Various psychological feel-good measures such as life satisfaction, perceived well-being, self-confidence and emotional self-regulation can be increased gradually. The participants in a new study coordinated by the University of Trento show the positive effects of an intensive program on happiness.
The study was carried out over nine months (with seven theoretical / practical weekends and two meditation retreats) at the Lama Tzong Khapa Institute for Tibetan Culture in Pomaia (Italy). The researchers reported a significant decrease in anxiety, perceived stress, negative thoughts, rumination and anger tendencies. The results simultaneously showed improvements in positive aspects and a reduction in negative emotions, both in the short term and lengthways throughout the program.
“The training we proposed to participants was inspired by the idea, present in both Western and Eastern philosophical traditions, that happiness is inseparable from developing inner balance, a kinder and more open perspective on yourself, others and the world is connected In this training process we need on the one hand the theoretical study of philosophy and science and on the other hand meditation practices “, explained Nicola De Pisapia, researcher at the Institute for Psychology and Cognitive Sciences of the University of Trento and scientific coordinator.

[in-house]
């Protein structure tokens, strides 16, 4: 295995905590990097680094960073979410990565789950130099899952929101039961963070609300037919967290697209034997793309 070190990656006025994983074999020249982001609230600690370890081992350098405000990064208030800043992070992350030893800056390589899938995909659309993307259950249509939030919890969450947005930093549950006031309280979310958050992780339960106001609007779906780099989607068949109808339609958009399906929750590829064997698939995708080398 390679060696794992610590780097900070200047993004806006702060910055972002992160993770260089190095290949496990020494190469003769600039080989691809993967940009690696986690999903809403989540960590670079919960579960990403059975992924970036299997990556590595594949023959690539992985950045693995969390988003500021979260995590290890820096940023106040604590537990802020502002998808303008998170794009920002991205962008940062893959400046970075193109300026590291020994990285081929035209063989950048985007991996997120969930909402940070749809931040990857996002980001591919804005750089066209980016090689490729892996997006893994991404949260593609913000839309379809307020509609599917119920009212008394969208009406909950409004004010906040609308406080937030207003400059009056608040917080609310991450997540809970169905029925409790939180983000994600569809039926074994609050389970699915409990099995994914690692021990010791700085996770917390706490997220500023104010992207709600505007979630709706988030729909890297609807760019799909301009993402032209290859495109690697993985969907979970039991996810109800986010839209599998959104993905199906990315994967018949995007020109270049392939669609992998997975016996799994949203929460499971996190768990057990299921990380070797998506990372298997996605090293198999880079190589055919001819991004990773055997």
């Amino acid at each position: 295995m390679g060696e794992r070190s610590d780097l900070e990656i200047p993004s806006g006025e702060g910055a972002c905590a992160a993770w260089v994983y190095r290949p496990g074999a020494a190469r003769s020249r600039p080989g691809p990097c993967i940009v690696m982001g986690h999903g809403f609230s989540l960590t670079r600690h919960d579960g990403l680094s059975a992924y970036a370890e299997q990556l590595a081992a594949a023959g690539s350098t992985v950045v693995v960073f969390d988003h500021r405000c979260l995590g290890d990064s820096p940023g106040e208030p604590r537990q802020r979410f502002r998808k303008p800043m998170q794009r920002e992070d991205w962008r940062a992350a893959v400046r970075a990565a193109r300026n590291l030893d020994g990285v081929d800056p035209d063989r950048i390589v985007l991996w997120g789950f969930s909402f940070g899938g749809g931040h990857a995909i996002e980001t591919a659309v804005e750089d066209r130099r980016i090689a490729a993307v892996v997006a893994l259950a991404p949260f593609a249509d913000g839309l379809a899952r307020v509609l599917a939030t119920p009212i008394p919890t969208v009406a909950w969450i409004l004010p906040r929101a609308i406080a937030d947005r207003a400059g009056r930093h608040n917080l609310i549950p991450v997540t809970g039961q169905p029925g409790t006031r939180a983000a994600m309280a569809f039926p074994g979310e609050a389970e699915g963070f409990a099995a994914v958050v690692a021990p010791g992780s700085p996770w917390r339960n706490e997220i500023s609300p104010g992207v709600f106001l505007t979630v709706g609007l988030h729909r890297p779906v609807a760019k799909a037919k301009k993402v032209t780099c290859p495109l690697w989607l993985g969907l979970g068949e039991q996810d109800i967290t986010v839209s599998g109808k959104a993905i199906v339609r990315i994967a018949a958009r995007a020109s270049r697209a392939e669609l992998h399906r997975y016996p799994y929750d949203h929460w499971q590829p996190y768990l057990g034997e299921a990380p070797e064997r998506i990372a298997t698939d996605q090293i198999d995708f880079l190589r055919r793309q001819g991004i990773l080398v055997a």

For the theoretical part, participants took part in a series of presentations, watched some video courses, and participated in open discussions on topics of psychology, neuroscience, the history of Western thought, and the philosophy of life in Buddhism. The scientific topics included neuroplasticity, mind wandering circles, stress and anxiety, pain and pleasure, positive and negative emotions, desire and addiction, self-esteem, empathy and compassion.
For the practical part, a number of exercises that come from various Buddhist and Western contemplative traditions (e.g. meditation on the breath, analytical meditation, personal diary) have been suggested.
In recent years research, excluding the “recipes” mistaking happiness for hedonism and the New Age obsession with positive thinking, has shown that meditation practices have important mind benefits, while studies of happiness and wisdom have been scarce.
“I believe that in times like these, which are full of change and uncertainty, it is of fundamental importance to scientifically examine how Western and Eastern philosophical traditions, along with the latest discoveries about the mind and brain, are mundaneously integrated into contemplative practices The goal is to give healthy people the opportunity to work on themselves to develop authentic happiness, not hedonism or superficial happiness. With this study we wanted to take a small step in that direction, “concluded De Pisapia.